OBJECTIVE: To investigate the effect of low-dose, slow-release aspirin in reducing the incidence and/or severity of pregnancy complications in women identified as high risk of developing problems associated with uteroplacental insufficiency, namely pre-eclampsia or delivering a small-for-gestational age (SGA) baby. DESIGN: A prospective, randomized management study. One thousand and twenty-two women of mixed parity underwent color flow/pulsed Doppler (CFPD) imaging of the uterine arteries at the time of the 17-23 week (mean 19.9) anomaly scan. Women who were screen positive were randomized to a control or treatment group. The treatment group was given 100-mg slow-release aspirin (Disprin CV) daily and followed up at regular intervals. Women in the routine group received routine antenatal care. Main outcome measures were pre-eclampsia and SGA < 3rd centile. Secondary outcome measures were: SGA < 10th centile, pre-eclampsia requiring delivery before 34 weeks, placental abruption, an Apgar score < 7 at 5 min, admission to neonatal intensive care unit or a pregnancy that resulted in a stillbirth or neonatal death. Odds ratios (OR) with 95% confidence intervals (CI) were calculated for severe and any complications. RESULTS: Two hundred and sixteen women were screen positive according to the defined criteria. One hundred and three women were assigned to the treatment group and 113 to the control group. The difference in the incidence of pre-eclampsia and SGA < 3rd centile between the control and treatment groups did not reach statistical significance. There was a statistically significant reduction in any (OR 0.41 (CI 0.35-0.45), P < 0.01) and severe pregnancy complications (OR 0.43 (CI 0.21-0.84), P < 0.05) in the treatment group compared with the controls. CONCLUSIONS: The administration of slow-release aspirin to women identified as high risk, using color Doppler imaging of the uterine arteries at 20 weeks' gestation, did not significantly alter the incidence of pre-eclampsia or delivery of a SGA baby. It did, however, improve the outcome by reducing the overall incidence of complications associated with uteroplacental insufficiency.  (+info)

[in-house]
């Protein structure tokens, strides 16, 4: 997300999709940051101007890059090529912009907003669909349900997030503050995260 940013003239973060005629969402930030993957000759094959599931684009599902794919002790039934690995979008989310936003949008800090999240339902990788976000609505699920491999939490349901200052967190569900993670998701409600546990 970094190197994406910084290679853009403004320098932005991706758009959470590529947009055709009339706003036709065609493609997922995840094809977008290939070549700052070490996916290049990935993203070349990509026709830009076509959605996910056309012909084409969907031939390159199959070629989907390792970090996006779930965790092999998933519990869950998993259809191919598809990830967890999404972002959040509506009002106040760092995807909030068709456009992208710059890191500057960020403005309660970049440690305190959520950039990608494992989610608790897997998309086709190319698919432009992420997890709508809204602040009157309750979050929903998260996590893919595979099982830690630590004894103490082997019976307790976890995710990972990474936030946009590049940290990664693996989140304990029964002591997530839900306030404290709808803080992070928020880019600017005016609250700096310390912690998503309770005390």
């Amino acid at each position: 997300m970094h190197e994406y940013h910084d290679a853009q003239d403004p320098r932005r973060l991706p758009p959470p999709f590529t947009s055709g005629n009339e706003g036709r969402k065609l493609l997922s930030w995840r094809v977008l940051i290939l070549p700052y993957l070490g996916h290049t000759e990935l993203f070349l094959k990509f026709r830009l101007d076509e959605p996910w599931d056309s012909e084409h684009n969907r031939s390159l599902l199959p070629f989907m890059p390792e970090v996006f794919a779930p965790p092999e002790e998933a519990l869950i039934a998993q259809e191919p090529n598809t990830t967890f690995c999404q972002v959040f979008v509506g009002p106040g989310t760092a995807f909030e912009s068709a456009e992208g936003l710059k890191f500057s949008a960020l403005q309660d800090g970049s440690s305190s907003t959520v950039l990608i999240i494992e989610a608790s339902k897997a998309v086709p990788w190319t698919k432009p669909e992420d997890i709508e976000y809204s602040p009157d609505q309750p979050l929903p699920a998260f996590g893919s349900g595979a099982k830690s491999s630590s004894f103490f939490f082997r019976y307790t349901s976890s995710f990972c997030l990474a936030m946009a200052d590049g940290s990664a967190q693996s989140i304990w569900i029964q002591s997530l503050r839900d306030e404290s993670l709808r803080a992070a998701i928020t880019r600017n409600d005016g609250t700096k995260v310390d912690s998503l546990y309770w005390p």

(5/261) Effects of low-dose aspirin on uterine and fetal blood flow during pregnancy: results of a randomized, placebo-controlled, double-blind trial.